During times of drought American alligators sometimes dig alligator holes, or gator holes with their tails. These holes become filled with water and attract other animals, such as wading birds.

Large American alligators are solitary, while small American alligators live together in groups.

They use a variety of calls to communicate with each other.

American alligators were once endangered, but their population has increased since laws protecting them have been enacted and since the demand for alligator hide and alligator meat has declined.

More than a million American alligators are alive today.

The American alligator is Florida's official state reptile.

American alligators sometimes attack humans, but they do not do so very often.

Alligators instinctively shy away from humans. If an alligator is fed by human beings, it can lose its fear of humans and associate people with food. This can eventually lead to the alligator attacking people.

Feeding alligators is illegal in some states.

Diet

Adult American alligators eat many different kinds of prey, including fish, birds, snakes, turtles and mammals.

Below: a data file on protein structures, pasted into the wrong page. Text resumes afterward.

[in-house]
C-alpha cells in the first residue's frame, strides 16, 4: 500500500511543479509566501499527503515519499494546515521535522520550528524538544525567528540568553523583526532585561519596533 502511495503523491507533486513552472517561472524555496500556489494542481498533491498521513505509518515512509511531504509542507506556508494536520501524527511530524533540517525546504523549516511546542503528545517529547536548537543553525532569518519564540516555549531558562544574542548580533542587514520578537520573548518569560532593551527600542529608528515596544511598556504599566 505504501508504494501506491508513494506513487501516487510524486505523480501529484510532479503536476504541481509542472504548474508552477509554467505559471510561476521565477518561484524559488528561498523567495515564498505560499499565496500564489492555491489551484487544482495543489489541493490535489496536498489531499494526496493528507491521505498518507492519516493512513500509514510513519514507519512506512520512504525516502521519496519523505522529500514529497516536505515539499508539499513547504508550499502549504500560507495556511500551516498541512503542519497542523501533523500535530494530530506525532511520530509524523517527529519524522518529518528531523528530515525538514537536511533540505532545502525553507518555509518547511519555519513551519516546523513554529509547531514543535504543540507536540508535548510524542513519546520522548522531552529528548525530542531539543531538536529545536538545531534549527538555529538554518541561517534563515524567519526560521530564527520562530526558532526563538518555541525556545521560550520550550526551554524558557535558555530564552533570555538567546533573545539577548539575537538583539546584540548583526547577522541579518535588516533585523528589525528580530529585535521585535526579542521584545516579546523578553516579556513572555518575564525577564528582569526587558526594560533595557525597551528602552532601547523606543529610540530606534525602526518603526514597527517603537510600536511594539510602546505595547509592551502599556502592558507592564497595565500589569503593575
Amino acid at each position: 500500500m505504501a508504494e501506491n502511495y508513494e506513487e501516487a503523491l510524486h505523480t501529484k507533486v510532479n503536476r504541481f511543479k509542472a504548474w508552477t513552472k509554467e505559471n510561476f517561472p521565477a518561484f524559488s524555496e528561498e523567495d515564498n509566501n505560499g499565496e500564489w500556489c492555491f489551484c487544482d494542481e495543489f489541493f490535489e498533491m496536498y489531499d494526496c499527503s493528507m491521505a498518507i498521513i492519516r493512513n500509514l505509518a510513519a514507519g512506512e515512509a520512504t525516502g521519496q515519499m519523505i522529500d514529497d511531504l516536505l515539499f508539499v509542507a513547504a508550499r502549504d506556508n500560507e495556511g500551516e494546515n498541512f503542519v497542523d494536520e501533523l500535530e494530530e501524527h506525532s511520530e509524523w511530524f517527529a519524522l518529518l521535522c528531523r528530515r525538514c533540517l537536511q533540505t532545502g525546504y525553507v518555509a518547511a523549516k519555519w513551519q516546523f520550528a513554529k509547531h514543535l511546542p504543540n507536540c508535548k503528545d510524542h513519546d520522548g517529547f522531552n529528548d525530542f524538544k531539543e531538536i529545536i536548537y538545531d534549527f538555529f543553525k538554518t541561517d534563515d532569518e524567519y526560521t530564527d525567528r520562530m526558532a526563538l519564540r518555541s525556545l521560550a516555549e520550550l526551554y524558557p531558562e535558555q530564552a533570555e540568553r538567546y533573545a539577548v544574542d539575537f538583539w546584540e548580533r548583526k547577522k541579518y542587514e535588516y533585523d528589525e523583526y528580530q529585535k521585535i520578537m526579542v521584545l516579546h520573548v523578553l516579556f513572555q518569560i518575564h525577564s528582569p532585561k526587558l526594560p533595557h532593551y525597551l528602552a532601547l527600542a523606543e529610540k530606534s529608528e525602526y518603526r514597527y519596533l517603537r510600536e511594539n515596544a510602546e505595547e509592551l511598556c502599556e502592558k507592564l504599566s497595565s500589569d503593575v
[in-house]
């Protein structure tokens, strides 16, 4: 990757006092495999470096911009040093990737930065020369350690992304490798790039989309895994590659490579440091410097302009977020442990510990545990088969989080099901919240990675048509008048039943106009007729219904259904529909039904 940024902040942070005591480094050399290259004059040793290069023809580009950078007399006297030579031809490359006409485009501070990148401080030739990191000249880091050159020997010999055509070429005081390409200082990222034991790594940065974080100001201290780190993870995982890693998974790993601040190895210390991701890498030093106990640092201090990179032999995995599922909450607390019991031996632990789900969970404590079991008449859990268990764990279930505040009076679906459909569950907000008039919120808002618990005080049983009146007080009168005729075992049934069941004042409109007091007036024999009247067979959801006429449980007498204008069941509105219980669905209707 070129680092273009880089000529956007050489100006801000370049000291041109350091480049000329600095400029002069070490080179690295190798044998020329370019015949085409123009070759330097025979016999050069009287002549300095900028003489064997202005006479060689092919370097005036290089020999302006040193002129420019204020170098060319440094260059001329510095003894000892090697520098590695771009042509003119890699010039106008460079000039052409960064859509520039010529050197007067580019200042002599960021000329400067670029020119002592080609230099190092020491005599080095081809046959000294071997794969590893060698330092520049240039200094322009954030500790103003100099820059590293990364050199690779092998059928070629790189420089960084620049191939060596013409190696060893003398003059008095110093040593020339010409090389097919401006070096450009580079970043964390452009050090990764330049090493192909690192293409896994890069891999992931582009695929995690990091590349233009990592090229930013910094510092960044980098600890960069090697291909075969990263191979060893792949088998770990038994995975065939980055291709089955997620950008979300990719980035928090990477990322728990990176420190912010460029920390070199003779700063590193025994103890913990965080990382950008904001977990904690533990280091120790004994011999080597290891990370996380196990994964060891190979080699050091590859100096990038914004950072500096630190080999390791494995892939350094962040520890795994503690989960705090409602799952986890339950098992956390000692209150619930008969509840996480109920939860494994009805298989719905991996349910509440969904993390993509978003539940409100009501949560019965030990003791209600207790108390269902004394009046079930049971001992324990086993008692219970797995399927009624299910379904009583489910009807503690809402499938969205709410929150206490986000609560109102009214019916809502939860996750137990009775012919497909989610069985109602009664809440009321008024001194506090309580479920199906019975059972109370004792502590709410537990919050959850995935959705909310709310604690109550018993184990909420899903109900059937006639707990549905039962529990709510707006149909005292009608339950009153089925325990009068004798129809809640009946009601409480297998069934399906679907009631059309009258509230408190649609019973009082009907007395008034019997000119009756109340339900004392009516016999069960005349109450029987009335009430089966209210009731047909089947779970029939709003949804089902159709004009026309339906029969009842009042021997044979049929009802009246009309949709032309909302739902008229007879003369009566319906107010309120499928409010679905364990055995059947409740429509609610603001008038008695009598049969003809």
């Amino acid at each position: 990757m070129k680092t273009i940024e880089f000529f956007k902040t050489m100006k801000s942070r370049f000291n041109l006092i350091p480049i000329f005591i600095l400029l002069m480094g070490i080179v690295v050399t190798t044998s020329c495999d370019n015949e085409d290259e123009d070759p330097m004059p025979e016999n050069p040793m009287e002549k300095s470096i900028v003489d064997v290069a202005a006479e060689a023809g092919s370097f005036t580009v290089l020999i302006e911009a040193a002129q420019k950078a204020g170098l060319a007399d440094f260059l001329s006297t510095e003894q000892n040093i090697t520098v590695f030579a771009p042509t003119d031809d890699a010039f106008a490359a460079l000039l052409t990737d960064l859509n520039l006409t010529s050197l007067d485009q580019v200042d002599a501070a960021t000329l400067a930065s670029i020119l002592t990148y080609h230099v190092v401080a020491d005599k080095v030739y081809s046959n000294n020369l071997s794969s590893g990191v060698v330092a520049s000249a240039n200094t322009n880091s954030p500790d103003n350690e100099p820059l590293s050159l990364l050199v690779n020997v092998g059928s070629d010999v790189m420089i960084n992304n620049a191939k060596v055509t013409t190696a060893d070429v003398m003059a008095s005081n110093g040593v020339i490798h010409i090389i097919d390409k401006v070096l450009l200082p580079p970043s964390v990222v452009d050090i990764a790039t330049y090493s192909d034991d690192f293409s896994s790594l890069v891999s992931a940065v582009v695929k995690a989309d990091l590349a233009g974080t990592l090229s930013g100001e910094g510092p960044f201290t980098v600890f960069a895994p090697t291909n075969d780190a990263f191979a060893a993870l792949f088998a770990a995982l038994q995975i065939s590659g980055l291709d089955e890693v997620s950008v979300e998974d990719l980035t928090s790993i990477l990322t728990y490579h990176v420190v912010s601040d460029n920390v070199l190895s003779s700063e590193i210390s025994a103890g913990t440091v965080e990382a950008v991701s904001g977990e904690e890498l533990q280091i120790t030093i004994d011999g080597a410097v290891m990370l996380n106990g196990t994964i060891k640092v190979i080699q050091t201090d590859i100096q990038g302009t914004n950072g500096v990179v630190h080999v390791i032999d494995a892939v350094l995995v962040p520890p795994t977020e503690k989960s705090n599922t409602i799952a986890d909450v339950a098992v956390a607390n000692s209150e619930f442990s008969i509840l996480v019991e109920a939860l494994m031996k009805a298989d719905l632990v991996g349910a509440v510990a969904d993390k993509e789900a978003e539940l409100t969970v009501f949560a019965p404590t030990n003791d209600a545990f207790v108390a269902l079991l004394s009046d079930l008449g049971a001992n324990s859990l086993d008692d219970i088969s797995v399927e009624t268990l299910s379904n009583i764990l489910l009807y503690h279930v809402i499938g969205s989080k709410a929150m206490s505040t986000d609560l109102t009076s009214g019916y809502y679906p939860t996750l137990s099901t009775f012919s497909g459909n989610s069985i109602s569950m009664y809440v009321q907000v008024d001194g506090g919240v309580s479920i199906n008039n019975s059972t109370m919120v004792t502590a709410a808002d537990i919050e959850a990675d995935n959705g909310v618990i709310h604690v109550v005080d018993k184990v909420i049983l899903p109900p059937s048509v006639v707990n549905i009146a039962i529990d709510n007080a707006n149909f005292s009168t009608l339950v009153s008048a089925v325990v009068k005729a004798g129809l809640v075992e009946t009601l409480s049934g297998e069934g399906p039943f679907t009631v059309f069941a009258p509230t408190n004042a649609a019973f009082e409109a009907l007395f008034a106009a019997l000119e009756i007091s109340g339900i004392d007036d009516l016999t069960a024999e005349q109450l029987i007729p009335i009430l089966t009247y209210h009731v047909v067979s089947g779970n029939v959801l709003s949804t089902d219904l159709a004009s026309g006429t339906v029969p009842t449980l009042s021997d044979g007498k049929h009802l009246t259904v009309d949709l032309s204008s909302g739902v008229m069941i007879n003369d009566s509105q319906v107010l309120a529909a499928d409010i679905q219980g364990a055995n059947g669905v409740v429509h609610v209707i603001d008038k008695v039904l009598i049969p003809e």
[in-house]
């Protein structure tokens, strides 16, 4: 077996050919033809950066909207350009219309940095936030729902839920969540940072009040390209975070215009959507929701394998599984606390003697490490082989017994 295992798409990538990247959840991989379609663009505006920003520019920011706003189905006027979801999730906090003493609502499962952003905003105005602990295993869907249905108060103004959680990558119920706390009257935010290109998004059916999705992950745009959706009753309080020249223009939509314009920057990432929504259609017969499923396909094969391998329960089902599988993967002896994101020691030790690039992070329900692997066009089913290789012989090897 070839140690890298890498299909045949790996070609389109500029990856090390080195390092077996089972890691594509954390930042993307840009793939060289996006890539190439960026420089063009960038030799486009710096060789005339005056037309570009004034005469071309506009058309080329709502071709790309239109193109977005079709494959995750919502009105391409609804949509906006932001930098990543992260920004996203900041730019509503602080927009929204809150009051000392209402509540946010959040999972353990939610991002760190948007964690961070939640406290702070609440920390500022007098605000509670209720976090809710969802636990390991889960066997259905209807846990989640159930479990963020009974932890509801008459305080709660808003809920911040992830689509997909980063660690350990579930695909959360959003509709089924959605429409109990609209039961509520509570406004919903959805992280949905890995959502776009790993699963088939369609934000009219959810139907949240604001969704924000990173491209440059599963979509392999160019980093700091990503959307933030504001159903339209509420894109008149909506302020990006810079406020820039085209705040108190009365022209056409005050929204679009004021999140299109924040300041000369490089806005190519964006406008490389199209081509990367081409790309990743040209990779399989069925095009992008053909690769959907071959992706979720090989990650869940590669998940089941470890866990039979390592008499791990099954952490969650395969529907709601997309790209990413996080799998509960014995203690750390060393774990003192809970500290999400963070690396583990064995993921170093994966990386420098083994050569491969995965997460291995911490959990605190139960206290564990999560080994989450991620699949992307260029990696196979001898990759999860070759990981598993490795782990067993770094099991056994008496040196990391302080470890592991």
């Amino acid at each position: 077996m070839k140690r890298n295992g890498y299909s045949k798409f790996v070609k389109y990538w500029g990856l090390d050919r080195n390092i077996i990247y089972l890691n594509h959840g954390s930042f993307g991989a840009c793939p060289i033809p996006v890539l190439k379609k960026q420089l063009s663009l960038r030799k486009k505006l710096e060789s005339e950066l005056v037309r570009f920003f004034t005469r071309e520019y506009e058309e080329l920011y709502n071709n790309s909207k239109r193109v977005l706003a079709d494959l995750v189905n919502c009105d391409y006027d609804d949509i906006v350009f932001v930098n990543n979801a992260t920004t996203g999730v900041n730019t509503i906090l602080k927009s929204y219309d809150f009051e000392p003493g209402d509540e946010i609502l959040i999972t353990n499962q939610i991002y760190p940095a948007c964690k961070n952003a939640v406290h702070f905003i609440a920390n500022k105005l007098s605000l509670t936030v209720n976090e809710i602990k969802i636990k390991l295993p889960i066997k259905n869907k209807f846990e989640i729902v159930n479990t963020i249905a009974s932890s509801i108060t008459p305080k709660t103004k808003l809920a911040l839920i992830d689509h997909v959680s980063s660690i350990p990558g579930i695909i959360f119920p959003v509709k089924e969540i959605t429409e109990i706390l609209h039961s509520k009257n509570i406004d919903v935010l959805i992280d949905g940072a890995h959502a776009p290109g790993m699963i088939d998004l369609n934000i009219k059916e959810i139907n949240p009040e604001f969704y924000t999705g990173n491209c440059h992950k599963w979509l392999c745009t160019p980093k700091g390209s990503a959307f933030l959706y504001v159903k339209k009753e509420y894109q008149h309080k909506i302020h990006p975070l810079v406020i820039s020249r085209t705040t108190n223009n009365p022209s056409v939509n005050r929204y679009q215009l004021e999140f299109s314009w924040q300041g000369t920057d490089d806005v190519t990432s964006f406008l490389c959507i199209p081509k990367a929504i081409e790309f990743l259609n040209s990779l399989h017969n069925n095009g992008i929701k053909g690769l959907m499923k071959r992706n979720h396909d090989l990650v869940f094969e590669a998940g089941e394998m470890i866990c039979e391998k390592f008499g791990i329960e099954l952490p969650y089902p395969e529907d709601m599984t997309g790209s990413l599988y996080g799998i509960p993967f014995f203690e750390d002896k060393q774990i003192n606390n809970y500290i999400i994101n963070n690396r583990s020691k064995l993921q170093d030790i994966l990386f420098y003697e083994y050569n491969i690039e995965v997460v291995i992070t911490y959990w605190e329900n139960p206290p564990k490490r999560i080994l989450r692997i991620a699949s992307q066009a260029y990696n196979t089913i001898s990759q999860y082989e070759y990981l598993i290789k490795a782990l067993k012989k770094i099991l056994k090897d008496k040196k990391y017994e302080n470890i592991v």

Some may eat very large animals like deer, sheep and cattle, or even smaller alligators.

Like all crocodilians, American alligators do not use their teeth for chewing.

When they eat smaller animals, they will sometime swallow them in one gulp.

An American alligator will kill a larger animal by grabbing it between its jaws, dragging it underwater so that it drowns, and then spinning around with it so that chunks of its body are torn off.

This spinning behavior is known as a death roll.

The alligator will swallow each of the chunks whole.

If an American alligator cannot find live prey, it will eat carrion (dead animals whose bodies are decaying).